Student from Leslie County Earns Prestigious Grisham Fellowship for Fiction

Mullins photo

Ashley Mullins is now one step closer to her career goals as a writer.

Mullins, of Hyden, has received the prestigious 2014 John and Renée Grisham Fellowship for fiction and will pursue her master’s degree at the University of Mississippi. The Leslie County High School alumna will graduate from Eastern Kentucky University this year with a degree in English, concentrating in creative writing.

A Grisham Fellowship offers a $60,000 package that includes full tuition, health care and an annual stipend of $14,000, renewable for all three years of the master’s program. During this time, Grisham fellows have no teaching responsibilities.

“Everyone who applies to the MFA program is considered for the Fellowship,” Mullins said. “However, there are only two given every year: one in poetry and one in fiction. At best, it was a long shot, but Ole Miss was one of my favorite schools from the beginning, and I had to apply. The curriculum, the open-minded approach, the faculty, the variety of courses and experiences I'd be offered in Oxford – everything about Ole Miss seemed right to me. To be offered the Fellowship on top of this is more than I could have ever expected.” 

Applications for the Ole Miss MFA English program include a writing sample of 10 pages of poems or no more than 30 pages of fiction, as well as a statement of purpose/letter of intent about entering the program that includes the student’s background, experience and goals. Applicants selected move into the second stage of the application process, which requires an application and letters of recommendation.

Derek Nikitas, director of EKU’s MFA in Creative Writing program, and Robert Dean (Bob) Johnson, who teaches in the program, both played major roles in Mullins’ acceptance.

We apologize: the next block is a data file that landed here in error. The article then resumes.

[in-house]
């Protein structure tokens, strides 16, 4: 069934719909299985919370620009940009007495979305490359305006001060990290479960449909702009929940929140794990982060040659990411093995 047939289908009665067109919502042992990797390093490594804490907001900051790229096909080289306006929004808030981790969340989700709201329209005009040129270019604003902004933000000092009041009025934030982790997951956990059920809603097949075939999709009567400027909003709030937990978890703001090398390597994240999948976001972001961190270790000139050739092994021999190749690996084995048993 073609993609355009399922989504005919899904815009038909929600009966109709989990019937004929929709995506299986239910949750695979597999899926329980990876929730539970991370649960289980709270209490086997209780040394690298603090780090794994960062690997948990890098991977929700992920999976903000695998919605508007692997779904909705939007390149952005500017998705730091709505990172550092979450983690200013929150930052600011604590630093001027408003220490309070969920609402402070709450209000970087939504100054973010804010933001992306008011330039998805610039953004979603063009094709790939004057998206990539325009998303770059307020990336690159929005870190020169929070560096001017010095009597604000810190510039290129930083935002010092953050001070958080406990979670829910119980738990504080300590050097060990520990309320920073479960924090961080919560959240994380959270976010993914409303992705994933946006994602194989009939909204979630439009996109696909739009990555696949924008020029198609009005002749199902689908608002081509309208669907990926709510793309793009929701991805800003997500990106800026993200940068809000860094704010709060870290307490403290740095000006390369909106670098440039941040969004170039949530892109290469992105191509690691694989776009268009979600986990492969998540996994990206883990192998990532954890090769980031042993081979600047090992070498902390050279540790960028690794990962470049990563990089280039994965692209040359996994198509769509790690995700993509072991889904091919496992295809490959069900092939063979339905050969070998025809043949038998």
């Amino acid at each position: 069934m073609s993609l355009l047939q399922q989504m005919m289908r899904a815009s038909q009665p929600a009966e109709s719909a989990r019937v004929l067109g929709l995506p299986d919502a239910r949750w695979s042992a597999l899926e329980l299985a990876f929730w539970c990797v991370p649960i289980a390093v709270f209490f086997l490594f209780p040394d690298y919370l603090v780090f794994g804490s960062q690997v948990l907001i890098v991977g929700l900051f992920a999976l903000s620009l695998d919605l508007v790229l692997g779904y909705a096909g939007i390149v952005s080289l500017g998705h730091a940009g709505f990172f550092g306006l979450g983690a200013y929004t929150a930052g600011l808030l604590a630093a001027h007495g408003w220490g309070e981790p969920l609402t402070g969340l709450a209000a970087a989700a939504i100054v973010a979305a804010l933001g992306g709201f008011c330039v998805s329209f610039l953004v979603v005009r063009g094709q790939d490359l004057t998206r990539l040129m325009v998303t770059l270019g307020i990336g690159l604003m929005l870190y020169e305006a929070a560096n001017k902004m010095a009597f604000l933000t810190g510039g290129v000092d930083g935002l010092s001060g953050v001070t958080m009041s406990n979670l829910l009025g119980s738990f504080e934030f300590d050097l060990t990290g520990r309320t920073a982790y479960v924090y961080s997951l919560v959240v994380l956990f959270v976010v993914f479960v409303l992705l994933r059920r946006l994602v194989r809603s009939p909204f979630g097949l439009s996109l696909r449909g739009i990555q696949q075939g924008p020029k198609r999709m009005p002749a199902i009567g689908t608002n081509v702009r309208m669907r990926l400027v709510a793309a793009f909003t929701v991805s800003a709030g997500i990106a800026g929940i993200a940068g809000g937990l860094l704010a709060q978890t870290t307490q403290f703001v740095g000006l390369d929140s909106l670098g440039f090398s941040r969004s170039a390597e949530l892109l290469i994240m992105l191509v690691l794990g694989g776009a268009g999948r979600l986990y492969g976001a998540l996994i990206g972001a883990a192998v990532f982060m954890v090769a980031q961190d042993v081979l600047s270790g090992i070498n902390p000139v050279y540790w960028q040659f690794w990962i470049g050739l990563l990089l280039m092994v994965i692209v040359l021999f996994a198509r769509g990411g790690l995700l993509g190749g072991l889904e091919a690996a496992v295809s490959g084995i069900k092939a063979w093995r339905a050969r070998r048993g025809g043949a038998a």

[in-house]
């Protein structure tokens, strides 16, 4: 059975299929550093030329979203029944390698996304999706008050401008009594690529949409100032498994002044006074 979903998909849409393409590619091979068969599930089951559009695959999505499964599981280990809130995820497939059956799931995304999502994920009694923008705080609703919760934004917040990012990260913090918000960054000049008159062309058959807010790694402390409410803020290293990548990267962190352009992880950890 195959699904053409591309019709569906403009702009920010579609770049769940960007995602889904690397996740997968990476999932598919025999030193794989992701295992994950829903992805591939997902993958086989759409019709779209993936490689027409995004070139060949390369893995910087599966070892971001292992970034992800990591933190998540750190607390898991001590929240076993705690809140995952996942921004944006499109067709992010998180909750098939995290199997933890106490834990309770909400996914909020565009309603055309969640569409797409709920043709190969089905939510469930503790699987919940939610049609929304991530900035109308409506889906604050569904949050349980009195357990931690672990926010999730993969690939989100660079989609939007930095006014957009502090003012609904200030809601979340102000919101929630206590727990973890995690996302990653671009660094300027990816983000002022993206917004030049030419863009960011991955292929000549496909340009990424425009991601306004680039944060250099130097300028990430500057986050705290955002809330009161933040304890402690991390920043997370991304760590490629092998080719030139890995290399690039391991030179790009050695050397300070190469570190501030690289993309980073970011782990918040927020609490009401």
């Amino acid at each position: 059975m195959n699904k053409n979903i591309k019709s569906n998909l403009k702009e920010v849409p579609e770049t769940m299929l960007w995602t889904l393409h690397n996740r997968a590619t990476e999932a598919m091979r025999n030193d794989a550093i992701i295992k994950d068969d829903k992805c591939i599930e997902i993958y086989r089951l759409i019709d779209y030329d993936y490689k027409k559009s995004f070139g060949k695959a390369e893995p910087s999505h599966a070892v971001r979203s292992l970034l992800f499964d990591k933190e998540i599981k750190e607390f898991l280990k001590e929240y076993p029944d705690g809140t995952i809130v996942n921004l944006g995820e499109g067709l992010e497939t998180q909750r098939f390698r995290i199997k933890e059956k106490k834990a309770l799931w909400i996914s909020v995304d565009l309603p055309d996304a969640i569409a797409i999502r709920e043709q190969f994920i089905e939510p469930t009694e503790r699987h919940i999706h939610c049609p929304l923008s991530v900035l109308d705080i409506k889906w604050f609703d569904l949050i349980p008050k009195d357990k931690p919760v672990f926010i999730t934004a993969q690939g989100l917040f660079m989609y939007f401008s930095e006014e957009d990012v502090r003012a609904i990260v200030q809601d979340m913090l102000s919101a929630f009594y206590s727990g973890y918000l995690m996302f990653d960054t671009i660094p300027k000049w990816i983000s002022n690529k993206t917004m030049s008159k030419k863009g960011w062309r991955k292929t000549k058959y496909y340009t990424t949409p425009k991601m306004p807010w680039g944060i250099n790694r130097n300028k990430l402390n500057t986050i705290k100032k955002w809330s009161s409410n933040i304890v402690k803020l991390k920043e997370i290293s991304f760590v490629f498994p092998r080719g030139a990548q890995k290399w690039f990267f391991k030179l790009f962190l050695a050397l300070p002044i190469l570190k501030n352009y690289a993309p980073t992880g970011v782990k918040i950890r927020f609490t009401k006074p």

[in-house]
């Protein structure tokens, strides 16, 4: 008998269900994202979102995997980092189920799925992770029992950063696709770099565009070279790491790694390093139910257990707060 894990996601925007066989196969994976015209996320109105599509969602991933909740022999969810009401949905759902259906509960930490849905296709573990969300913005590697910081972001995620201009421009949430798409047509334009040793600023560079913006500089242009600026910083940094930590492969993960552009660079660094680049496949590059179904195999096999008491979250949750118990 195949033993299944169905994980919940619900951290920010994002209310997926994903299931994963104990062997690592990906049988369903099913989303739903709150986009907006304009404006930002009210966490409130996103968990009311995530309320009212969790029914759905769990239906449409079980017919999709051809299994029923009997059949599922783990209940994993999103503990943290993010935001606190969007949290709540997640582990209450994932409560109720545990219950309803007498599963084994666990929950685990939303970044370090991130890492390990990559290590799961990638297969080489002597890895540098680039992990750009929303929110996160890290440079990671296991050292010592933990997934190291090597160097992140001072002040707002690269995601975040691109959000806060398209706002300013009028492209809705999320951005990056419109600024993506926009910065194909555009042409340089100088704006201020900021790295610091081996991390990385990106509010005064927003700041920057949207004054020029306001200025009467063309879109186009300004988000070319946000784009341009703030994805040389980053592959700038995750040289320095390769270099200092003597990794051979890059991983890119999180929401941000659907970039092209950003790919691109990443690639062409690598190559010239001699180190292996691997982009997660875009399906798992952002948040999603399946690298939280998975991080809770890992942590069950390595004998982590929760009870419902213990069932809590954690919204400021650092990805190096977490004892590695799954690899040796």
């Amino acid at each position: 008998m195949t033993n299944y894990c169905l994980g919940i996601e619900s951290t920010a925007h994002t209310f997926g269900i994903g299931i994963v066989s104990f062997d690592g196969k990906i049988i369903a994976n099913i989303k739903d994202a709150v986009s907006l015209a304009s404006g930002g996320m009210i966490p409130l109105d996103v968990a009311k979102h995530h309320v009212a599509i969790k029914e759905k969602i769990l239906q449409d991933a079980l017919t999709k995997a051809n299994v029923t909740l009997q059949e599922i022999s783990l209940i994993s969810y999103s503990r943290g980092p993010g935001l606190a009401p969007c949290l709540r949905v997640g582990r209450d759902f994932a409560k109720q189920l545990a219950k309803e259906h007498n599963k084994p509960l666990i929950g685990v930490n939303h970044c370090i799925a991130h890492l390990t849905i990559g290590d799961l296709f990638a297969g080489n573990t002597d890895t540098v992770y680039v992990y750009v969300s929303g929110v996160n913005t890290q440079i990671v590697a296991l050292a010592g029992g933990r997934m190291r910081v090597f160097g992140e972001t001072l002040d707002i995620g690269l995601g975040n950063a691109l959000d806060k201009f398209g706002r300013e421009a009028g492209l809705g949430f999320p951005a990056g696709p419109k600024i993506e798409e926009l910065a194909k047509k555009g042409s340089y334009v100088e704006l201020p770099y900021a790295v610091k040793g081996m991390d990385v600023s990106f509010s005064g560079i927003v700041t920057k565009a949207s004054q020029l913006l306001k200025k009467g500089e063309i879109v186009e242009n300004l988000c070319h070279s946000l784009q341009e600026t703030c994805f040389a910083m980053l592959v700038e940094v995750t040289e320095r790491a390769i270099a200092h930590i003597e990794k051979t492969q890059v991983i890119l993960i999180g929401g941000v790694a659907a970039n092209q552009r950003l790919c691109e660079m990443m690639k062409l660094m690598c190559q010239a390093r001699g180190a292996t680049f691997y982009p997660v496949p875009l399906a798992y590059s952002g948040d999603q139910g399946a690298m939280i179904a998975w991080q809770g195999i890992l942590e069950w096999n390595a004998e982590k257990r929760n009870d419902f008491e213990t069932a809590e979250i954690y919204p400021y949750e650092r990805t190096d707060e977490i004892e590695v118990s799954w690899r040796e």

“They've really made my experience at Eastern, and I can't imagine having gotten this far without their influence,” Mullins said. “Writing is such a subjective process and so much of it is done alone. To find people like Bob and Derek who were willing to share their experience and insight and time: it’s invaluable. They were always willing not only to listen to me but to challenge me to work harder. They took my work seriously and, in doing so, taught me how to do the same. They inspired me to put the very best of myself on the page.”

Nikitas said he was “immensely proud of Ashley and of us. This will be our third major MFA fellowship in the last few years, but this is also the biggest one to date.”

The writing sample Mullins used for her application to the MFA program came from material from her EKU creative writing classes.

“The stories that I workshopped at Eastern were the stories I submitted to Ole Miss and other graduate programs,” Mullins said. “They’re the stories that got me accepted in the first place. In a broader sense, the program helped me grow as a writer and gain the confidence I needed to take this step. Two years ago I wasn't sure that I had made the right decision in switching my major from Psychology to Creative Writing. Then I took an Intro to Creative Writing class with Bob Johnson, and it really changed things for me. I was able to get critical feedback on my work and interact with other writers and share my concerns. I felt at home in that classroom and my writing flourished. Since then, I've been able to take chances with my work and branch out into new genres. I learned how to finish the stories that I started, how to establish a writing routine, and how, really, to be a writer.”

Published on April 15, 2014